Fast-track applications: The potential for direct delivery of proteins and nucleic acids to plant cells for the discovery of gene function
© Roberts; licensee BioMed Central Ltd. 2005
Received: 21 November 2005
Accepted: 15 December 2005
Published: 15 December 2005
In animal systems, several methods exist for the direct delivery of nucleic acids and proteins into cells for functional analysis. Until recently, these methods have not been applied to plant systems. Now, however, several preliminary reports suggest that both nucleic acids and proteins can also be delivered into plant cells by very simple, direct application. This promises to open the way for high-throughput screening for gene function in a range of plant species.
The development of assays that permit high-throughput screening for biological function is an essential goal if we are to fully exploit genome sequence information in plants. Such assays might include over-expression or gene silencing, or the determination of cellular and subcellular localisation of mRNAs and proteins. The majority of techniques that currently exist to perform such assays rely on the production of transgenic plants, or vector-based transient transformation assays. Such methods are necessarily labour intensive and time-consuming, limiting the ability of most researchers to carry out genuine 'functional genomics' projects. However, several recent publications describe systems that permit the direct delivery of nucleic acids and proteins into plant cells in a functional state, providing the potential for rapid functional assays.
Delivery of macromolecules into animal cells
For many years, researchers using animal cell systems have used synthetic nucleic acids to manipulate gene expression. For example, the use of antisense oligodeoxynucleotides to suppress gene expression was first reported over a quarter of a century ago . Single- and double-stranded DNA and RNA molecules can be introduced into mammalian cells by simple direct application to the culture media, or assisted by various transfection reagents, resulting in antisense or siRNA-mediated suppression of gene expression. A range of different modified nucleic acids that bring different characteristics in terms of stability and binding to target sequences are now used, such as morpholinos, locked nucleic acids, peptide nucleic acids, etc. . In many cases these are being developed as potential therapeutic agents .
More recently, proteins and other macromolecules have been delivered into cells by linking them to so-called protein transduction domains (PTDs). These are short peptide sequences that when added to the N-terminus of a recombinant protein, or conjugated to other molecules, can carry those molecules directly into cells (reviewed in ). The best known are found in the HIV-1 transcriptional activator Tat, and the Drosophila transcription factor, Antennapedia . PTDs are generally short, polybasic peptide sequences, and artificial polycationic peptides, such as polyarginine are also effective. Importantly, the uptake of molecules tagged with these peptides does not require specific receptors, endocytosis or active transport. The ability of PTDs to carry molecules across membranes is believed to be the result of the physical characteristics of their interactions with lipid bilayers, suggesting that they should work in any system.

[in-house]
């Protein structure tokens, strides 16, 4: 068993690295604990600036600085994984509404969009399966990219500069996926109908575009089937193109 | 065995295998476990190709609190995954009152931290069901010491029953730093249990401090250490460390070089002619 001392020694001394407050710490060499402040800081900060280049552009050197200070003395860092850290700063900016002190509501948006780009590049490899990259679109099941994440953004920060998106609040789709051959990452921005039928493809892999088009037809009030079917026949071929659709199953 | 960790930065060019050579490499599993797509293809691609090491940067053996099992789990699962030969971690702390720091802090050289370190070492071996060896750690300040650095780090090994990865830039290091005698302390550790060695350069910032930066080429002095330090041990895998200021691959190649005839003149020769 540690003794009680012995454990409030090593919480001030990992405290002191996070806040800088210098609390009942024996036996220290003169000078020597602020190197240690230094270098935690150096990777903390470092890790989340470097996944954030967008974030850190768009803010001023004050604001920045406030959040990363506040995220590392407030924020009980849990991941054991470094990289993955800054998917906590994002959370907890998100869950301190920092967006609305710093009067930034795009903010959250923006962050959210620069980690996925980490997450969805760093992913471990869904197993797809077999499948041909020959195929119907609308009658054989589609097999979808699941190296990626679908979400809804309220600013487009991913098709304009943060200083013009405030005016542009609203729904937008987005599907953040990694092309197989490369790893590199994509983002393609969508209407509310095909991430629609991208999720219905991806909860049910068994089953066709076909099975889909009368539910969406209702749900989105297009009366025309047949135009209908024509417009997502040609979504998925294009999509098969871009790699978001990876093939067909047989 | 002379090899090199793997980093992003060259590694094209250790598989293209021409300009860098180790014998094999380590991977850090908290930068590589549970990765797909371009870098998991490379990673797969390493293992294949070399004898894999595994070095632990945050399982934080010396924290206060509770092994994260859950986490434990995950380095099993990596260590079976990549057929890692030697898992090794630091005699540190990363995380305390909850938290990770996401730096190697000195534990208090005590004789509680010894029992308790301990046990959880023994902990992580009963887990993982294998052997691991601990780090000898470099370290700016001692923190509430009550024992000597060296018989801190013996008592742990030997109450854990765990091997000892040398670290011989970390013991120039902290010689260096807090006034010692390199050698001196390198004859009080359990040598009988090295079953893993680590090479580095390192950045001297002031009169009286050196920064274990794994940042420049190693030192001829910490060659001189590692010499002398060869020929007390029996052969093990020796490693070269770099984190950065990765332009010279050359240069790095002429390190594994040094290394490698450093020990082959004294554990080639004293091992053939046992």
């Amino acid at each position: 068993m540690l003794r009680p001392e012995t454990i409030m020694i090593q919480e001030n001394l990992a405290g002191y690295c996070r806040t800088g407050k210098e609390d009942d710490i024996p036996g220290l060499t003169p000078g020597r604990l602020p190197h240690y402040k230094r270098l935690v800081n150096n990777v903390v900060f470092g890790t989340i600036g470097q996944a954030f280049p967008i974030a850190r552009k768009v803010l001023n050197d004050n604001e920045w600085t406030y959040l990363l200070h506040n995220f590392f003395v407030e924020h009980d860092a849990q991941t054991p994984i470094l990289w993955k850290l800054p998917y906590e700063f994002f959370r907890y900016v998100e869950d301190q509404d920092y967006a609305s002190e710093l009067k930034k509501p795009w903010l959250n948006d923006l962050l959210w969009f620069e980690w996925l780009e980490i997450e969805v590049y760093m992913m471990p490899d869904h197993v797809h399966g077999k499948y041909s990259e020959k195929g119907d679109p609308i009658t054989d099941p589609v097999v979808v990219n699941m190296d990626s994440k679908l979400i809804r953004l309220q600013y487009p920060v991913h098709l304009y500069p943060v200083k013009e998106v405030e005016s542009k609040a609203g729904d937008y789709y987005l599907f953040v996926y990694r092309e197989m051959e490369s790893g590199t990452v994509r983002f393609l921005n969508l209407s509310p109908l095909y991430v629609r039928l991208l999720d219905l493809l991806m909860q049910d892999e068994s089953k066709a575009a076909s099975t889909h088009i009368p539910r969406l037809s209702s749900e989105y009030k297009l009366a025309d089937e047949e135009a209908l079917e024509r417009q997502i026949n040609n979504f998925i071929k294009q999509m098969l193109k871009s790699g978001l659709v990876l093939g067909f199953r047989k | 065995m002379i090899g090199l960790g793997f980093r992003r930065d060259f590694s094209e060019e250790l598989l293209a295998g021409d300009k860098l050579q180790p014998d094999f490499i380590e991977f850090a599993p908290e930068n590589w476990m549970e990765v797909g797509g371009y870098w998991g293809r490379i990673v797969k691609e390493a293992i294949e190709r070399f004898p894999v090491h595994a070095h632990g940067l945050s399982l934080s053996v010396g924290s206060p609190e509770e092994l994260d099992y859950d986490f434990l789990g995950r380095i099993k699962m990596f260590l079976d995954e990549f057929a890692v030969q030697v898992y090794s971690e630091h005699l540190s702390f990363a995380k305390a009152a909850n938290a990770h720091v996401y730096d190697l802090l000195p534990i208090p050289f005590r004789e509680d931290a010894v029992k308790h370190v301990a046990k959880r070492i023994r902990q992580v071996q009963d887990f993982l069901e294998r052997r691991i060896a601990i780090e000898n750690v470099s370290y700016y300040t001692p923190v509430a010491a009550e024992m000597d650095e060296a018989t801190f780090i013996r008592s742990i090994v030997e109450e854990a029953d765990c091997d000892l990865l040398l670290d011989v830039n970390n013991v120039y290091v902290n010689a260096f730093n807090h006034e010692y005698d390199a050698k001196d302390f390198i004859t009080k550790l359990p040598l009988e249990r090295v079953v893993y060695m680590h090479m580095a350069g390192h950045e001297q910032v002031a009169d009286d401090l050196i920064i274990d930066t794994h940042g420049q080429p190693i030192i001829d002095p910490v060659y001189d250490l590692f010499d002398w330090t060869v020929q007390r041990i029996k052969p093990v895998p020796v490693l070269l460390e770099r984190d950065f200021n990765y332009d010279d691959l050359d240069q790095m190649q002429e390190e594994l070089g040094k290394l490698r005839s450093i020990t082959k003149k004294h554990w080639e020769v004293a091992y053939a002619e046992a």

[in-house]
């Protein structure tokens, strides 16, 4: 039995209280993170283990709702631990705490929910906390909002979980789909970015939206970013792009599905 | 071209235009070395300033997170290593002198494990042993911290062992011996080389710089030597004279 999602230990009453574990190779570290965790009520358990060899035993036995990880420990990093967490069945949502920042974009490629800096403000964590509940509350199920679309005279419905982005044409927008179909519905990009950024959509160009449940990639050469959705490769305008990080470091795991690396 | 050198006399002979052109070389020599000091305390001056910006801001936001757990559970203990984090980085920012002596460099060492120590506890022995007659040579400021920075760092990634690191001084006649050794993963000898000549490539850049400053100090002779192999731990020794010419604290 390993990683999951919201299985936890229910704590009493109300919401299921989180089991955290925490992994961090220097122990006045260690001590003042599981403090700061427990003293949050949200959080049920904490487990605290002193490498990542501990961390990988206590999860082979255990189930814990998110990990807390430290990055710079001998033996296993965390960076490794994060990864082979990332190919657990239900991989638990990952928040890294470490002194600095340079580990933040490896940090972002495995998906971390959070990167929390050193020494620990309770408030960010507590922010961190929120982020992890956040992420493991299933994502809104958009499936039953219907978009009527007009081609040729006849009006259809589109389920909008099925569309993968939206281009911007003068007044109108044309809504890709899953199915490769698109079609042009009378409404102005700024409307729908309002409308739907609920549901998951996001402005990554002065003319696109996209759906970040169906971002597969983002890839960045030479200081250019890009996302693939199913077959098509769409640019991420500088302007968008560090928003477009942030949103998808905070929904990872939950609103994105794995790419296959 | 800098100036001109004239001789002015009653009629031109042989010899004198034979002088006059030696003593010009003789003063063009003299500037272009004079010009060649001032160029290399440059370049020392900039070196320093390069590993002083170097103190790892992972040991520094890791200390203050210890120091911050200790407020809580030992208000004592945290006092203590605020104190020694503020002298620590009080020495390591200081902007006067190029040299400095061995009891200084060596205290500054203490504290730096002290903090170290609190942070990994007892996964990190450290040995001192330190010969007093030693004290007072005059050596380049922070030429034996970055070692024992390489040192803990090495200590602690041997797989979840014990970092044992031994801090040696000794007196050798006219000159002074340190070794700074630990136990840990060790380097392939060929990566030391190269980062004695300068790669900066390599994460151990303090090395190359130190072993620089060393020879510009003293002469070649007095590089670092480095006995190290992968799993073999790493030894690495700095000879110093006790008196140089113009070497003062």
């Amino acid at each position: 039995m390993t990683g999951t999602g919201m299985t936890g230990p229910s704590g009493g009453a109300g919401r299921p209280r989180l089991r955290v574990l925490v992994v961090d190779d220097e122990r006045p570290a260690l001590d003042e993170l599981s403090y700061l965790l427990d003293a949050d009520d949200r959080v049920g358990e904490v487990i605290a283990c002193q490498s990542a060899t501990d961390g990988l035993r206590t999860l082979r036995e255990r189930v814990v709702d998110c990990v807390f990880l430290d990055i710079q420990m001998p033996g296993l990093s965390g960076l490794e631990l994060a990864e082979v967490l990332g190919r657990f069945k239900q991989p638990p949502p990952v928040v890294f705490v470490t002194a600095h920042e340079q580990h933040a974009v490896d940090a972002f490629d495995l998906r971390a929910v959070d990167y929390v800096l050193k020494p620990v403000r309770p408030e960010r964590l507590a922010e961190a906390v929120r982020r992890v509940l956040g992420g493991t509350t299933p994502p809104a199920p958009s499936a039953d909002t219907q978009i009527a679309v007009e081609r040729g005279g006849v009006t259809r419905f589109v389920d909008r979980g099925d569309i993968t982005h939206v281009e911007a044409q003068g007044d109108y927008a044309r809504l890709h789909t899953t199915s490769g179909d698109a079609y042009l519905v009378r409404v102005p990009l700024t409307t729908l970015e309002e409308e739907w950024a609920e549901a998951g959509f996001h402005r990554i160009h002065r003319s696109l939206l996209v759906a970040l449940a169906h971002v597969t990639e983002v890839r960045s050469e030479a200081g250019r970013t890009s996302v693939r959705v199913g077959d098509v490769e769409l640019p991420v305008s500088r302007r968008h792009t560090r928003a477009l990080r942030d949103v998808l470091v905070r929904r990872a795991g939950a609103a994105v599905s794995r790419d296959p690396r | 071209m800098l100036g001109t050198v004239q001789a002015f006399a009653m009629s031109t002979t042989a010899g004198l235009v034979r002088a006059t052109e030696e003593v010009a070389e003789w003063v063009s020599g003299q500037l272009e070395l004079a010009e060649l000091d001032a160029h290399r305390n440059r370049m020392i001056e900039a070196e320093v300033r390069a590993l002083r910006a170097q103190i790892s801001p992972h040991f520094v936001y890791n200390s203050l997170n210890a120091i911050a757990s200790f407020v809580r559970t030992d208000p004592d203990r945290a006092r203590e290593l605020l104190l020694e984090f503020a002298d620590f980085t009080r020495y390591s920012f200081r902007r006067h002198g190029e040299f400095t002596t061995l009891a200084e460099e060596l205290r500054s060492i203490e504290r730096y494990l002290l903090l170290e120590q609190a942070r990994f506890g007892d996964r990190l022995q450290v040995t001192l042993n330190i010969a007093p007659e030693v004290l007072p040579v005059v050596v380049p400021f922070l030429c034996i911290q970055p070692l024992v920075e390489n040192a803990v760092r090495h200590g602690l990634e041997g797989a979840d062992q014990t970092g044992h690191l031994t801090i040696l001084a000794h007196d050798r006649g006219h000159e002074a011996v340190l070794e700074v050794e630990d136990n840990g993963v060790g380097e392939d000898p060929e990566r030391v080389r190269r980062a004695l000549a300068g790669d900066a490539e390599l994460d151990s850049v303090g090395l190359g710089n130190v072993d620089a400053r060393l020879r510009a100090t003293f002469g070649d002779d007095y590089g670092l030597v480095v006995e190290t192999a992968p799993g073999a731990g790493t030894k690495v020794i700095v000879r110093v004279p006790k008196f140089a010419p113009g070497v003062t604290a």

In the past, it has generally been assumed that such delivery systems would not work in plant cells, due to the presence of the cell wall and the difficulty of delivery to multicellular, differentiated tissues. However, work in several laboratories has recently shown that in fact, both proteins and nucleic acids can be efficiently delivered into plant cells in a functional form.
Delivery of macromolecules into plant cells
Peptide transduction domains have also been used to deliver proteins into plant cells. Again, the technique employed was remarkably simple and effective. Chang et al., , produced recombinant GFP proteins in E. coli, either alone or tagged with the Tat PTD or a 9mer polyarginine peptide (R9). When these purified proteins were applied to roots of onion or tomato plants, fluorescence rapidly became visible within the nuclei and cytoplasm of cells treated with Tat-GFP and R9-GFP, but not un-tagged GFP. Uptake of PTD-tagged GFP was detectable within 1 min of application, and was maximal in 5 min. Remarkably, cells throughout the root showed fluorescence – not just those in contact with the protein solution. As in animal systems, uptake was not affected by low temperature or inhibitors of endocytosis. GFP fluorescence was maintained for at least 2 days following a 5 min application, suggesting that PTDs are able to deliver proteins that can remain functional for a significant period of time.
Applications of oligonucleotide and protein delivery into intact tissues.
Antisense gene silencing
Post-transcriptional gene silencing
Peptide nucleic acids
Inhibition of gene expression by chromosomal interactions
Sub-cellular localisation of tagged proteins
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